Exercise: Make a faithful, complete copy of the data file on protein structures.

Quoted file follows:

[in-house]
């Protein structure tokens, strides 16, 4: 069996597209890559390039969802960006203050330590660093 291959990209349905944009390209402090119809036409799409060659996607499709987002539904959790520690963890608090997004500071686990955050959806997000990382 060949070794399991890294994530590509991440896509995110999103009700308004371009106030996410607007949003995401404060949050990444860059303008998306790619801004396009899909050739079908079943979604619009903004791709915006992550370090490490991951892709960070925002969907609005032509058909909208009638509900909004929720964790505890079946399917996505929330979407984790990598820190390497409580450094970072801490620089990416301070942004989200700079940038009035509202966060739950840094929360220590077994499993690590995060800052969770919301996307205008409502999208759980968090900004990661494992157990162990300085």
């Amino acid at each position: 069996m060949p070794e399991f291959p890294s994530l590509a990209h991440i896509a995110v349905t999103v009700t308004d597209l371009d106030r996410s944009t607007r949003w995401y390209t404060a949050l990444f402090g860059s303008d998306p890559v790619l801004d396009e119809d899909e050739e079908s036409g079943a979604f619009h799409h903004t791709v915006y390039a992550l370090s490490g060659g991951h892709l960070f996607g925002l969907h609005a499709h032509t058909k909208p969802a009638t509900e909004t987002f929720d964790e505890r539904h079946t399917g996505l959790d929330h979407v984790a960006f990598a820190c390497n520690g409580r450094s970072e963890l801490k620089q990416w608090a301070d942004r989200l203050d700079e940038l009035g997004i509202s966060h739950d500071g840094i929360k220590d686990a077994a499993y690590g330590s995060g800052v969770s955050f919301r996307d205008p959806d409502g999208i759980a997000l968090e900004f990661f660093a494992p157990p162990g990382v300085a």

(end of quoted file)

[in-house]
């Protein structure tokens, strides 16, 4: 069996597209890559390039969802960006203050330590660093 291959990209349905944009390209402090119809036409799409060659996607499709987002539904959790520690963890608090997004500071686990955050959806997000990382 060949070794399991890294994530590509991440896509995110999103009700308004371009106030996410607007949003995401404060949050990444860059303008998306790619801004396009899909050739079908079943979604619009903004791709915006992550370090490490991951892709960070925002969907609005032509058909909208009638509900909004929720964790505890079946399917996505929330979407984790990598820190390497409580450094970072801490620089990416301070942004989200700079940038009035509202966060739950840094929360220590077994499993690590995060800052969770919301996307205008409502999208759980968090900004990661494992157990162990300085």
């Amino acid at each position: 069996m060949p070794e399991f291959p890294s994530l590509a990209h991440i896509a995110v349905t999103v009700t308004d597209l371009d106030r996410s944009t607007r949003w995401y390209t404060a949050l990444f402090g860059s303008d998306p890559v790619l801004d396009e119809d899909e050739e079908s036409g079943a979604f619009h799409h903004t791709v915006y390039a992550l370090s490490g060659g991951h892709l960070f996607g925002l969907h609005a499709h032509t058909k909208p969802a009638t509900e909004t987002f929720d964790e505890r539904h079946t399917g996505l959790d929330h979407v984790a960006f990598a820190c390497n520690g409580r450094s970072e963890l801490k620089q990416w608090a301070d942004r989200l203050d700079e940038l009035g997004i509202s966060h739950d500071g840094i929360k220590d686990a077994a499993y690590g330590s995060g800052v969770s955050f919301r996307d205008p959806d409502g999208i759980a997000l968090e900004f990661f660093a494992p157990p162990g990382v300085a």